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Margaret Alice Kennard (September 25, 1899—December 12, 1975)[1] was a neurologist who principally studied the effects of neurological damage on primates. Her work led to the creation of the Kennard Principle, which posits a negative linear relationship between age of brain lesion and outcome expectancy.[1]

Schooling and studiesEdit

She earned a Rockefeller Traveling Fellowship for study in Western Europe from 1934 to 1936.[2] She also studied the effects of stimulants and cortical depressants on monkeys with brain damage.[2]

Kennard PrincipleEdit

File:Kennard Principle.jpg

The observation that young brains reorganize more effectively than adult brains was first articulated by Kennard in 1936. Consequently, the notion that how well a brain can reorganize itself after damage as a function of the developmental stage is now known as the "Kennard principle".[3] This research led to one of the earliest experimental evidence for age effects on neuroplasticity.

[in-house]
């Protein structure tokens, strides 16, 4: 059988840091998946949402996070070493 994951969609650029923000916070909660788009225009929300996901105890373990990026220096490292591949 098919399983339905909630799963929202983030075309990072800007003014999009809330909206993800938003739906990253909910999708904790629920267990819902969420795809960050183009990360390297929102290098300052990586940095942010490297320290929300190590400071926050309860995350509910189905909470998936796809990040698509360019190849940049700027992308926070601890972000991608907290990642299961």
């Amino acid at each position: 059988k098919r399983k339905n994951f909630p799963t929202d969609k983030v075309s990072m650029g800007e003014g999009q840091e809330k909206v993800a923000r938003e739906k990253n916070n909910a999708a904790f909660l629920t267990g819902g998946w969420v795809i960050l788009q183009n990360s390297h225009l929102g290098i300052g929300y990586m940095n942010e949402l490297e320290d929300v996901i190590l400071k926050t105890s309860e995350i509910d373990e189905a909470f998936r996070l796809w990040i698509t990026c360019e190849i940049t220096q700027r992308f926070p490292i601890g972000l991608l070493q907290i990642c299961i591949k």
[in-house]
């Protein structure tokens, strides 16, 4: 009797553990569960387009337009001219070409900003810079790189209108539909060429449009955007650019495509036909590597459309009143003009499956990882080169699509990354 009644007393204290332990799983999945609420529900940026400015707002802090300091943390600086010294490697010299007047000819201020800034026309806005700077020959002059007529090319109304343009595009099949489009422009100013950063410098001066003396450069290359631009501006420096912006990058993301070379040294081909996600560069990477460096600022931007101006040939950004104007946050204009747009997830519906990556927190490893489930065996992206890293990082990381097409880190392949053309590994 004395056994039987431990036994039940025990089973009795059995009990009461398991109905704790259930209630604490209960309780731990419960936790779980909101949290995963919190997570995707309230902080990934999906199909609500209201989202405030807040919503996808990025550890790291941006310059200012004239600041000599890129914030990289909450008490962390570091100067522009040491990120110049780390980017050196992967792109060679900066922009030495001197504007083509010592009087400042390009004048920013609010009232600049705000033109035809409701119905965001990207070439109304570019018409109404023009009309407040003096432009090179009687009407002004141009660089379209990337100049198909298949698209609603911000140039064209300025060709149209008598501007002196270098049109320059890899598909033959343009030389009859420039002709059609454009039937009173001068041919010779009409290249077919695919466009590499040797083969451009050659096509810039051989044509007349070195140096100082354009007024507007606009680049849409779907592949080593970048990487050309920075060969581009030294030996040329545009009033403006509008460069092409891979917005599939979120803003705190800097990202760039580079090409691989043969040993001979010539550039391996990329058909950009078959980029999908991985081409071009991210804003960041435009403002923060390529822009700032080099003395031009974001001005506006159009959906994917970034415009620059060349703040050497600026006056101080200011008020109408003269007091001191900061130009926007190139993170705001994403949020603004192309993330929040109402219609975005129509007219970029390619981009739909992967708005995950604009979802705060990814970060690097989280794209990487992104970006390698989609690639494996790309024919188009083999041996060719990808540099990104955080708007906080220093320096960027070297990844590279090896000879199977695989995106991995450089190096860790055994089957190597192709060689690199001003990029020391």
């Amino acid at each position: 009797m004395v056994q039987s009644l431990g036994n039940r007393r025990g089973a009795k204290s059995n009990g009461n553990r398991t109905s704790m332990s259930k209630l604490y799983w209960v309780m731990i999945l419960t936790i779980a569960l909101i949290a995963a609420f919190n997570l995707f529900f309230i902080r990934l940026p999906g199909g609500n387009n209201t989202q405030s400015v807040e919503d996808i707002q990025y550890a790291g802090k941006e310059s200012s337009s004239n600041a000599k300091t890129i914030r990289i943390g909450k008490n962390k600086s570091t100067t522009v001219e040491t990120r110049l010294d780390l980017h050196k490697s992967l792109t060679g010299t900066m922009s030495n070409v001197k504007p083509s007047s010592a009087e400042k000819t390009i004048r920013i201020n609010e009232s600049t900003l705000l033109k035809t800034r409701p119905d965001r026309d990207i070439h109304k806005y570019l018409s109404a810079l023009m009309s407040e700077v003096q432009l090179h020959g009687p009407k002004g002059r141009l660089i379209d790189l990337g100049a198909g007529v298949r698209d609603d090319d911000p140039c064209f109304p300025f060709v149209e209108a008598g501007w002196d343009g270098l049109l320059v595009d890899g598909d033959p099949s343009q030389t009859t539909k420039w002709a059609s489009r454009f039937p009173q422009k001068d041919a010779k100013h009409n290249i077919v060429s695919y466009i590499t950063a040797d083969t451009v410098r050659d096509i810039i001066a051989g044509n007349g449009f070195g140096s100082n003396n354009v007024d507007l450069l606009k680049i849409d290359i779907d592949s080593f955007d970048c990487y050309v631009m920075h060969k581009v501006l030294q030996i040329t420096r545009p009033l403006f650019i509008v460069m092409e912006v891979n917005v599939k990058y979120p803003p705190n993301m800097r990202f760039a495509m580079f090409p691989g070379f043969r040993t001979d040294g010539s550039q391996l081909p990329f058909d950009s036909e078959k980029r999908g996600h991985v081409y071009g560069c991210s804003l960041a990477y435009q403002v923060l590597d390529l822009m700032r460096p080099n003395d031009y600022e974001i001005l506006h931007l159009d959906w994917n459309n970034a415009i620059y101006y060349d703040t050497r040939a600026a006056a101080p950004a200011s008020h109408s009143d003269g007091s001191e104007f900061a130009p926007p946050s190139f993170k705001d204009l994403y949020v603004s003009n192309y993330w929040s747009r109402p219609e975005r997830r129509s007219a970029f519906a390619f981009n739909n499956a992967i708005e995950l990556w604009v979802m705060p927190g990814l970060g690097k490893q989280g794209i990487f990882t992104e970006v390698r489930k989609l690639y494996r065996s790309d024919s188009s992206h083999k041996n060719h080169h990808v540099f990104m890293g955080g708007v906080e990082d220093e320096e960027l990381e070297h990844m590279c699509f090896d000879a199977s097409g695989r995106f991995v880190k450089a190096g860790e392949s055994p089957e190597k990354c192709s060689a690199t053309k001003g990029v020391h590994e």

She worked closely with John Fulton in her famous infant brain studies.


  1. 1.0 1.1 Dennis, Maureen, Margaret Kennard (1899–1975): Not a ‘Principle’ of brain plasticity but a founding mother of developmental neuropsychology, Cortex, Volume 46, Issue 8, September 2010, Pages 1043-1059, ISSN 0010-9452.
  2. 2.0 2.1 Finger, Stanley. Margaret Kennard on Sparing and Recovery of Function: A Tribute on The 100th anniversary of Her Birth. Journal of the History of the Neurosciences. Vol. 8, Iss. 3, 1999.
  3. Freberg, L. Discovering biological psychology. 2nd. Wadsworth Pub Co, 2009. 251. Print.

External linksEdit

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